Subsurface microbial physiology

Marine subsurface sediments are densely populated diverse microbial communities. These microbes live by degrading dead organic matter sedimenting from the overlying water column. Because the degradability of the buried organic matter decreases rapidly with sediment depth subsurface sediments are extremely energy-limited ( Still the microorganisms manage to harvest sufficient energy for sustaining high population sizes and thus maintain the biological activities, which are key for the cycling of carbon, sulfur and other essential elements in the marine subsurface.

Our agenda

The Center for Geomicrobiology studies the physiology of subsurface microbial populations in order to understand how their metabolic activities are controlled and are coupled to the cycling of elements. Furthermore, our studies aim to identify the traits that allow buried microorganisms to subsist under extreme energy limitation. Our research on the physiology of marine subsurface microbes is a combination of analytical studies on environmental samples, isotopic tracer experiments, microbial cultivation, and modeling.

Analytical studies

To examine in situ activity of microbes, we measure concentrations and isotopic compositions of key metabolites in environmental samples. Metabolites analyzed include O2, nitrate, Fe(II), sulfate, methane, ethane and propane, dissolved inorganic carbon, in addition to volatile fatty acids, H2, carbon monoxide and methanol. To complement these geochemical data, we study the phylogenetic composition and concentrations of diagnostic genes (DNA) and gene transcripts (mRNA) that allow us to link microbes to microbially-driven processes. We combine analysis of targeted key diagnostic genes using PCR, and broad-based sequencing of all genes in the sediment using metagenomics and metatranscriptomics.

Isotopic tracer experiments

By adding radioactive tracers (e.g. 35S or 14CO2) to sediments and measuring their conversion to metabolic end products, we obtain estimates of metabolic rates of microbial processes, such as sulfate reduction and methanogenesis. In addition, we study microbial substrate use via stable isotope probing (SIP). In this method, isotopically labeled microbial substrates are added to samples at environmentally relevant concentrations. Energy production pathways and substrate assimilation are then examined by monitoring the incorporation of isotopic label into metabolic end products, biomass of single cells and bulk nucleic acids (DNA or RNA). Isotopic compositions of metabolic end products and single cells are measured by isotope ratio mass spectroscopy and NANO-SIMS. Isotopically labeled nucleic acids are extracted and microbes that have assimilated added substrates identified via DNA sequencing followed by phylogenetic analyses.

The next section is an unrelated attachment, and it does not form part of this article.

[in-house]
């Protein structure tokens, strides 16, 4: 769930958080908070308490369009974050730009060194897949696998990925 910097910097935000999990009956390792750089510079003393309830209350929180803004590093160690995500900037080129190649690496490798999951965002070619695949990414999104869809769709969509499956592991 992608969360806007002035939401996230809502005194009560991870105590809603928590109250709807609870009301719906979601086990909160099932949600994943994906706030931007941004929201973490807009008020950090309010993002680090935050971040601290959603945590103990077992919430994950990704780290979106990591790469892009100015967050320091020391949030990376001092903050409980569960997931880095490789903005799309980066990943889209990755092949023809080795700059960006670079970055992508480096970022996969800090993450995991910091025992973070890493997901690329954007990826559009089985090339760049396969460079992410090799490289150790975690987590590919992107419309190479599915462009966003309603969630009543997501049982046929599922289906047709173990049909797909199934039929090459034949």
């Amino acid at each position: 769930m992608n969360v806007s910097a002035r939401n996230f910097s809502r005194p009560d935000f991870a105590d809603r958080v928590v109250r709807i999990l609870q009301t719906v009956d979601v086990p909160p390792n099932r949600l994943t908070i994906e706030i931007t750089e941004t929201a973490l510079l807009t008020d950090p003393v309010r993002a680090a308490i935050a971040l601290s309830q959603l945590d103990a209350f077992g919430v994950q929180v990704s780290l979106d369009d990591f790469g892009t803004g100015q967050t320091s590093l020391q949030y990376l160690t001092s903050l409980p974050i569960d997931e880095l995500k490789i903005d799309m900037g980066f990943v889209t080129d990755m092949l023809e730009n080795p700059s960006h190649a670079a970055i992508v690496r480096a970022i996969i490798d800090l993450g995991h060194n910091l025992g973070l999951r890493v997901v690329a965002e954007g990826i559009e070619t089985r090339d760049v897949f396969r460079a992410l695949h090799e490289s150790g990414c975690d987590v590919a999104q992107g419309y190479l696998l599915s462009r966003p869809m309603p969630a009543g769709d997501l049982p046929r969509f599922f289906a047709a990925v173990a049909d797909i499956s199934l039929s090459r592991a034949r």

Microbial cultivation

Cultivation and isolation remain the only means by which the physiology of any given microbial strain can be thoroughly characterized. In cultivating subseafloor microbes, we are particularly interested in organisms adapted to conditions in deeply buried sediments. This implies slow growth, low maintenance energy and adaptation to low substrate concentrations. A key question is whether or not unique guilds of subseafloor microbes exist that are physiologically adapted to the low-energy conditions that prevail in the subsurface. Our efforts to address this question include investigating the kinetics of substrate uptake and turnover in pure cultures of known microbial species, for example sulfate-reducing bacteria.

Modeling of activity

We model net reaction rates of microbial metabolic pathways, e.g. oxic respiration, sulfate reduction or methane oxidation, based on porewater concentration profiles of electron acceptors and electron donors. In addition, using thermodynamic calculations, we determine the in situ energy yields of metabolic reactions in the subsurface. The combination of modeling with quantitative data on cell abundances is then used to investigate in situ energy availability to microbes in the subsurface.

Metabolic potential

Fluorescence-activated cell sorting (FACS) is our tool of choice for isolating microorganisms from marine sediments. We are currently developing methods to isolate specific target cells for genomics analyses using FACS.

In addition to our own efforts, we maintain a collaboration with the Single Cell Genomics Center at the Bigelow Laboratory for Ocean Sciences, USA. Together with this partner, we routinely isolate single microbial cells from marine sediments using FACS and amplify their genomic material. Subsequent genome reconstruction enables us to deduce the metabolic potential of the isolated cells.



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